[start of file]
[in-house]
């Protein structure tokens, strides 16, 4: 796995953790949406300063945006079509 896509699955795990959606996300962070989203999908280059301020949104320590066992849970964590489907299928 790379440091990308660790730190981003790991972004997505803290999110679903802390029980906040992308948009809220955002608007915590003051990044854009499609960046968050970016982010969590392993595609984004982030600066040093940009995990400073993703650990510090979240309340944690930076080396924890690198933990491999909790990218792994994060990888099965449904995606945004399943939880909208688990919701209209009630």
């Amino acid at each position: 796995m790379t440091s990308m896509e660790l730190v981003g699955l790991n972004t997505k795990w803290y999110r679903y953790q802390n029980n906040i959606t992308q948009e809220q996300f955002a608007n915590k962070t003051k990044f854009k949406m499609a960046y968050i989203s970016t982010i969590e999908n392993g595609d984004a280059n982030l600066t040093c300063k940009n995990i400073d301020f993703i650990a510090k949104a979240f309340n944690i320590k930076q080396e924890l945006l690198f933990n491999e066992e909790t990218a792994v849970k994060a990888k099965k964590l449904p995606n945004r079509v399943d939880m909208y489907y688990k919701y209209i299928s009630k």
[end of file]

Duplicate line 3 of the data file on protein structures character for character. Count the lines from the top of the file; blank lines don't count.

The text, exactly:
């Amino acid at each position: 796995m790379t440091s990308m896509e660790l730190v981003g699955l790991n972004t997505k795990w803290y999110r679903y953790q802390n029980n906040i959606t992308q948009e809220q996300f955002a608007n915590k962070t003051k990044f854009k949406m499609a960046y968050i989203s970016t982010i969590e999908n392993g595609d984004a280059n982030l600066t040093c300063k940009n995990i400073d301020f993703i650990a510090k949104a979240f309340n944690i320590k930076q080396e924890l945006l690198f933990n491999e066992e909790t990218a792994v849970k994060a990888k099965k964590l449904p995606n945004r079509v399943d939880m909208y489907y688990k919701y209209i299928s009630k």